New Year, new me? No. Same me, but, with some slight improvements. 

So, here’s to a new year! Here’s to a fresh start for everyone. Here’s to making memories that last, and spending time wisely. And, here’s to all of you, who ARE making a resolution. I hope you see it through! But, if you don’t, that’s o.k., too. 

Don’t be so focused on the pressure of keeping your resolution, that you forget to live the best life you can! 

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Anxiety: A Life or Death Disorder

I never wanted to leave the house. 

I couldn’t control the racing thoughts going through my brain.

I slept constantly, because it brought peace.

I distanced myself from friends and family. 

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Anxiety isn’t just panic attacks. 

Anxiety is depression. It’s racing thoughts. It’s feeling cut off from the world. It’s always second guessing yourself. It’s feeling like you’re having a heart attack in the middle of the night, out of nowhere. 

There are so many different components to Anxiety Disorder. It doesn’t effect any two people the same. 

You can’t always see anxiety on the outside. It’s an inward battle that takes over a person’s life. It takes ahold of your brain, and doesn’t let go. 

 

Definition of Anxiety Disorder: A group of mental disorders characterized by significant feelings of anxiety or fear. 

That’s a pretty broad definition. It says nothing about what causes it, where it comes from, or why it’s even a thing.

Why? Because, it’s different for everyone. It can be caused because of a person’s environment, an event that caused P.T.S.D., or even a chemical imbalance in the brain. It can manifest in a huge variety of different ways. 

Some people develop O.C.D. 

Some people have irrational fears. (i.e.: the dark, being sick, certain animals, or even leaving the house)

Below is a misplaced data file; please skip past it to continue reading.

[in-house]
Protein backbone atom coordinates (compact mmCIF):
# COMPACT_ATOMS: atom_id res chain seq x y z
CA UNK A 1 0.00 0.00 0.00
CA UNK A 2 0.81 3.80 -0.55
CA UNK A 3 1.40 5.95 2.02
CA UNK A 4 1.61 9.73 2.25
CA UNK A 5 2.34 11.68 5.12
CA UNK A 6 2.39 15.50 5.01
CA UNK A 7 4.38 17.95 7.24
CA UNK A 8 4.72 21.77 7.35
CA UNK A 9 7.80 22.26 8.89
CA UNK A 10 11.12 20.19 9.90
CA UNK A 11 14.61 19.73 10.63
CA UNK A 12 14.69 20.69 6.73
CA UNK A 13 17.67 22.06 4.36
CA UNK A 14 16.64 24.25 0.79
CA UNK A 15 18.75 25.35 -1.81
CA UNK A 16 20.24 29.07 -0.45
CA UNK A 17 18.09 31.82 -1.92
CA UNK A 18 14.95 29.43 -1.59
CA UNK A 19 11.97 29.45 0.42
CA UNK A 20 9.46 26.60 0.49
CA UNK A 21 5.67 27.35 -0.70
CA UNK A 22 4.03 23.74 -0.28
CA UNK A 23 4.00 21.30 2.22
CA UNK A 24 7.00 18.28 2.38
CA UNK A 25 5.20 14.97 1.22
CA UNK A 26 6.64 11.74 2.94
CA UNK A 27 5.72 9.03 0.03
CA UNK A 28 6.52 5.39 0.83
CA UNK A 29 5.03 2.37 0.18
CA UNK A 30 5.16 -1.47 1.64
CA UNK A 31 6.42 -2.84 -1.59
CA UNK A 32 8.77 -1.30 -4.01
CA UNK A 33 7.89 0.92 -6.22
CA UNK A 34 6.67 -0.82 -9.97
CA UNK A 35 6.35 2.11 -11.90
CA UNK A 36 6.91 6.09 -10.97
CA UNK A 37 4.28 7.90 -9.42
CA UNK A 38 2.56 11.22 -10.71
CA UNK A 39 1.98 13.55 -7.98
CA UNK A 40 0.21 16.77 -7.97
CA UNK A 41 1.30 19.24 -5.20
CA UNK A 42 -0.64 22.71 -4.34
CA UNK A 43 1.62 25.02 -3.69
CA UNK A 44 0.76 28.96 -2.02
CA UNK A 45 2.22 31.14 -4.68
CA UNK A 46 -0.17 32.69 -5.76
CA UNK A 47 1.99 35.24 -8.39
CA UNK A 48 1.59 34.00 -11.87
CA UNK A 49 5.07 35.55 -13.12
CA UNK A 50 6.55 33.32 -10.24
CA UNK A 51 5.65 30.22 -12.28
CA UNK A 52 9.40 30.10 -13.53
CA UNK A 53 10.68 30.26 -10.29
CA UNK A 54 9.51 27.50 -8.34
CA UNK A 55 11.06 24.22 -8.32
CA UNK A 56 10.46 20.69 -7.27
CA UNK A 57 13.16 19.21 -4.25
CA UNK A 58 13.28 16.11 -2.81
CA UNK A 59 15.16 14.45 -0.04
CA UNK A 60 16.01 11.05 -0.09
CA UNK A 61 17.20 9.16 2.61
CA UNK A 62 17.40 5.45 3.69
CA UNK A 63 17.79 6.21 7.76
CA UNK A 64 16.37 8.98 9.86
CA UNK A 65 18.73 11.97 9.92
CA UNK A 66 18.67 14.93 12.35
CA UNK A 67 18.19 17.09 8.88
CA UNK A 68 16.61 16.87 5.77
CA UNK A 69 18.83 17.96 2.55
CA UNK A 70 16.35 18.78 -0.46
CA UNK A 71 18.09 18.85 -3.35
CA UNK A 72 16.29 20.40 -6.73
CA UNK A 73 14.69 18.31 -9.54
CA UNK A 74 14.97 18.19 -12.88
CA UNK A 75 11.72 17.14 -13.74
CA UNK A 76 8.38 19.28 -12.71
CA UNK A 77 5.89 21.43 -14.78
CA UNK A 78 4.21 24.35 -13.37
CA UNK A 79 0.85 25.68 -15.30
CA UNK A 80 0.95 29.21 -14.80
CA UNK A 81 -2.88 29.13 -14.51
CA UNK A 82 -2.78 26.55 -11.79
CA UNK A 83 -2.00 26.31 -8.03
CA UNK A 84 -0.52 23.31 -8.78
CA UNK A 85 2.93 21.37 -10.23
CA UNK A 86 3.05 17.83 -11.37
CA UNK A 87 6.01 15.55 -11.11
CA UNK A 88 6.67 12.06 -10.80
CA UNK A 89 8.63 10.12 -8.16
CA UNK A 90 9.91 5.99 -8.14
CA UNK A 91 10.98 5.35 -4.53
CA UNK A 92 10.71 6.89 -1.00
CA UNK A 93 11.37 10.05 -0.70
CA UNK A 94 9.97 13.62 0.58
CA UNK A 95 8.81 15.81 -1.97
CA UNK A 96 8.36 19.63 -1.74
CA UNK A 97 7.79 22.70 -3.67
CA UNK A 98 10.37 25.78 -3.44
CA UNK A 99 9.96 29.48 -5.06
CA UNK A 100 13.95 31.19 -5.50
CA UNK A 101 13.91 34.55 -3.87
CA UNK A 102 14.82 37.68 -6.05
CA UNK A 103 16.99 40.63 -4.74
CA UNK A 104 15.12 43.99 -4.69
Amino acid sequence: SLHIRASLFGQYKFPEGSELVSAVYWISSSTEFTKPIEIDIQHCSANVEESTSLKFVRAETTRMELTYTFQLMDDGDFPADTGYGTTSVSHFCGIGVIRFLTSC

Some people have anxiety/panic attacks. Those come in a thousand different forms. 

 

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Here comes the important part: 

Most people living with Anxiety Disorder are too afraid or ashamed to talk about it. That means they won’t ask for help. People living with Anxiety are at an increased risk for suicide, because they never got the help they needed. Insurance doesn’t always cover mental disorder care. It can be lonely and terrifying. 

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If someone you care about tells you they’re suffering from Anxiety or Depression, PLEASE do not dismiss them. 

Sometimes it’s a matter of life and death. 

 

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30 Odd and Random things to be Thankful for…

We’re nearly four days into November now, so I’m sure you started seeing the posts. You know which ones I’m talking about. “Day (insert number): today I’m thankful for (insert cliche here). 

Of course, I’m thankful for my husband, family, friends, etc. And, I’ve even done the “30 days of thanks” posts for the last few years. Thanks to the “on this day” feature that Facebook offers, I’ve noticed that I’ve said the same thing, in the same order, every year. 

So, this year I’ve decided to get a little more creative. I’m going to list 30 random and odd things I’m thankful for this season, with no explanations. I’m sure you’ll be able to relate to some, if not all of them, too.

Here we go:

1. Deodorant 

2. The person that shares their Netflix password

3. Mountain Dew 

4. Reruns of F.R.I.E.N.D.S. 

5. Leftover Halloween candy

6. Remote controls

7. Fuzzy socks

8. Christmas music

9. Flu and cold medication

10. Organized lists

11. Stars

12. Black Friday

13. Cyber Monday

14. The Fidget spinner phase is passing

15. Puppies and/or kittens

16. The wide variety of colors Crayola has to offer

17. Stranger Things 2

18. Ceiling fans

19. Ryan Rynolds and/or Gosling

20. The smell of Vanilla 

21. Toilet paper

22. Back rubs

23. Kit Kats

24. Candles

25. Bonfires

26. Pictures 

27. The pink color in the sky during sunset

28. Breath mints

29. Oversized sweatshirts

30. Earbuds/headphones 

How many can you relate to? 
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The Ugly Parts of Anxiety…